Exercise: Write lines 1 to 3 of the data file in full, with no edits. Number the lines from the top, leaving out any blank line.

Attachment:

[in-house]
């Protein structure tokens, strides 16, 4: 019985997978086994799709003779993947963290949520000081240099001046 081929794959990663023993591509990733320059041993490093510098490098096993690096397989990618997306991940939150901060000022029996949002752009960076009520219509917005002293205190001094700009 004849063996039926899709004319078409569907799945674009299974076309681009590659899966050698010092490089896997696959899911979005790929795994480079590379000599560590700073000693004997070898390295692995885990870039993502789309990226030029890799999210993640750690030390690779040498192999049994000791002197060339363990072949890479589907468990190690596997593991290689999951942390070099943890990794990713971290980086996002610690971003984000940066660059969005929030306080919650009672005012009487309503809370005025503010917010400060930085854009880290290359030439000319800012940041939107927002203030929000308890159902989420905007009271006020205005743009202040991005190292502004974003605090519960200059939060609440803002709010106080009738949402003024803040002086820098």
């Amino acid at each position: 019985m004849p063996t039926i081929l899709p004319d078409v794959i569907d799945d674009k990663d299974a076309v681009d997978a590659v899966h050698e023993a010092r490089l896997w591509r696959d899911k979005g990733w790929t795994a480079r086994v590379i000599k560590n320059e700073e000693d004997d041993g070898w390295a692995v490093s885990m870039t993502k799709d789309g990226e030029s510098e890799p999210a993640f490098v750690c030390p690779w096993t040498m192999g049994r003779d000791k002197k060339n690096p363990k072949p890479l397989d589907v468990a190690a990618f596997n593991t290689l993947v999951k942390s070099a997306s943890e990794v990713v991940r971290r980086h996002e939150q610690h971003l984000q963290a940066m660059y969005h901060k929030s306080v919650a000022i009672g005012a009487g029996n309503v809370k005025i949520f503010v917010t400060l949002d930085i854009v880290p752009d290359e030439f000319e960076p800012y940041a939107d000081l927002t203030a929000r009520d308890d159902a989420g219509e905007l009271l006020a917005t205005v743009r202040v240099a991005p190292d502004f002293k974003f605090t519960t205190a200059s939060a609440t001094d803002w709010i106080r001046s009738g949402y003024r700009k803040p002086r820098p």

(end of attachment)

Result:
[in-house]
């Protein structure tokens, strides 16, 4: 019985997978086994799709003779993947963290949520000081240099001046 081929794959990663023993591509990733320059041993490093510098490098096993690096397989990618997306991940939150901060000022029996949002752009960076009520219509917005002293205190001094700009 004849063996039926899709004319078409569907799945674009299974076309681009590659899966050698010092490089896997696959899911979005790929795994480079590379000599560590700073000693004997070898390295692995885990870039993502789309990226030029890799999210993640750690030390690779040498192999049994000791002197060339363990072949890479589907468990190690596997593991290689999951942390070099943890990794990713971290980086996002610690971003984000940066660059969005929030306080919650009672005012009487309503809370005025503010917010400060930085854009880290290359030439000319800012940041939107927002203030929000308890159902989420905007009271006020205005743009202040991005190292502004974003605090519960200059939060609440803002709010106080009738949402003024803040002086820098």
């Amino acid at each position: 019985m004849p063996t039926i081929l899709p004319d078409v794959i569907d799945d674009k990663d299974a076309v681009d997978a590659v899966h050698e023993a010092r490089l896997w591509r696959d899911k979005g990733w790929t795994a480079r086994v590379i000599k560590n320059e700073e000693d004997d041993g070898w390295a692995v490093s885990m870039t993502k799709d789309g990226e030029s510098e890799p999210a993640f490098v750690c030390p690779w096993t040498m192999g049994r003779d000791k002197k060339n690096p363990k072949p890479l397989d589907v468990a190690a990618f596997n593991t290689l993947v999951k942390s070099a997306s943890e990794v990713v991940r971290r980086h996002e939150q610690h971003l984000q963290a940066m660059y969005h901060k929030s306080v919650a000022i009672g005012a009487g029996n309503v809370k005025i949520f503010v917010t400060l949002d930085i854009v880290p752009d290359e030439f000319e960076p800012y940041a939107d000081l927002t203030a929000r009520d308890d159902a989420g219509e905007l009271l006020a917005t205005v743009r202040v240099a991005p190292d502004f002293k974003f605090t519960t205190a200059s939060a609440t001094d803002w709010i106080r001046s009738g949402y003024r700009k803040p002086r820098p």